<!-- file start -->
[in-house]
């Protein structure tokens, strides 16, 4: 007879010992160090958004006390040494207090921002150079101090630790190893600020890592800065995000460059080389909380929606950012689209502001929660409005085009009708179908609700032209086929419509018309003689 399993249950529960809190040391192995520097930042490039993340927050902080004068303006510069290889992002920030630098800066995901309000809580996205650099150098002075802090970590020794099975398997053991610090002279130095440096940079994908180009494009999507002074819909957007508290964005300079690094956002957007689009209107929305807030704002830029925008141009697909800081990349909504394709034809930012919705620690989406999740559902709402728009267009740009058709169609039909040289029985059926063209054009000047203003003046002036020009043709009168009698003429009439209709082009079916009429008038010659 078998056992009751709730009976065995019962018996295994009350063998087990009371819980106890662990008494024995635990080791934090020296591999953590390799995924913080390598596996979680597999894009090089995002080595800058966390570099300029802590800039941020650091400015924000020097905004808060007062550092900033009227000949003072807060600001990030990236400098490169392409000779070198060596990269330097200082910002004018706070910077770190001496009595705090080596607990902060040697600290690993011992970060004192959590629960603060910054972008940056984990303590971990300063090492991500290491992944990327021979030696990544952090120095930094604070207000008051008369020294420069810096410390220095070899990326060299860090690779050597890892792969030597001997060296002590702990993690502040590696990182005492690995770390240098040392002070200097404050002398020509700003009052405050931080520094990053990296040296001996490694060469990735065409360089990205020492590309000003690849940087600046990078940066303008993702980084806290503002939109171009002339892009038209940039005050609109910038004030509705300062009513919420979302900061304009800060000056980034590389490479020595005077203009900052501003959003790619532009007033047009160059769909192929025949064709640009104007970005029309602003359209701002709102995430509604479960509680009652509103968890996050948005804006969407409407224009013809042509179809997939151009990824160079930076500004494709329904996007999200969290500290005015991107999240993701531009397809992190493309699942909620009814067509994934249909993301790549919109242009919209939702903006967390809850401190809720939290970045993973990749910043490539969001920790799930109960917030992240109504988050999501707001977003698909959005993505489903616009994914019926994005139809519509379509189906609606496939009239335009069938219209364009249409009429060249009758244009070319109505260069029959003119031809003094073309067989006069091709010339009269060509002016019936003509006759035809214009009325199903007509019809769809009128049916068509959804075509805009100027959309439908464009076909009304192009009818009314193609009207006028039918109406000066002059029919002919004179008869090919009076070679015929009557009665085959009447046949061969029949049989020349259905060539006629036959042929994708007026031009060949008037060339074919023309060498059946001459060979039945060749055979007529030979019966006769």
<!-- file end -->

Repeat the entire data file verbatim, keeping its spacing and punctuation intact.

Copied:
[in-house]
């Protein structure tokens, strides 16, 4: 007879010992160090958004006390040494207090921002150079101090630790190893600020890592800065995000460059080389909380929606950012689209502001929660409005085009009708179908609700032209086929419509018309003689 399993249950529960809190040391192995520097930042490039993340927050902080004068303006510069290889992002920030630098800066995901309000809580996205650099150098002075802090970590020794099975398997053991610090002279130095440096940079994908180009494009999507002074819909957007508290964005300079690094956002957007689009209107929305807030704002830029925008141009697909800081990349909504394709034809930012919705620690989406999740559902709402728009267009740009058709169609039909040289029985059926063209054009000047203003003046002036020009043709009168009698003429009439209709082009079916009429008038010659 078998056992009751709730009976065995019962018996295994009350063998087990009371819980106890662990008494024995635990080791934090020296591999953590390799995924913080390598596996979680597999894009090089995002080595800058966390570099300029802590800039941020650091400015924000020097905004808060007062550092900033009227000949003072807060600001990030990236400098490169392409000779070198060596990269330097200082910002004018706070910077770190001496009595705090080596607990902060040697600290690993011992970060004192959590629960603060910054972008940056984990303590971990300063090492991500290491992944990327021979030696990544952090120095930094604070207000008051008369020294420069810096410390220095070899990326060299860090690779050597890892792969030597001997060296002590702990993690502040590696990182005492690995770390240098040392002070200097404050002398020509700003009052405050931080520094990053990296040296001996490694060469990735065409360089990205020492590309000003690849940087600046990078940066303008993702980084806290503002939109171009002339892009038209940039005050609109910038004030509705300062009513919420979302900061304009800060000056980034590389490479020595005077203009900052501003959003790619532009007033047009160059769909192929025949064709640009104007970005029309602003359209701002709102995430509604479960509680009652509103968890996050948005804006969407409407224009013809042509179809997939151009990824160079930076500004494709329904996007999200969290500290005015991107999240993701531009397809992190493309699942909620009814067509994934249909993301790549919109242009919209939702903006967390809850401190809720939290970045993973990749910043490539969001920790799930109960917030992240109504988050999501707001977003698909959005993505489903616009994914019926994005139809519509379509189906609606496939009239335009069938219209364009249409009429060249009758244009070319109505260069029959003119031809003094073309067989006069091709010339009269060509002016019936003509006759035809214009009325199903007509019809769809009128049916068509959804075509805009100027959309439908464009076909009304192009009818009314193609009207006028039918109406000066002059029919002919004179008869090919009076070679015929009557009665085959009447046949061969029949049989020349259905060539006629036959042929994708007026031009060949008037060339074919023309060498059946001459060979039945060749055979007529030979019966006769």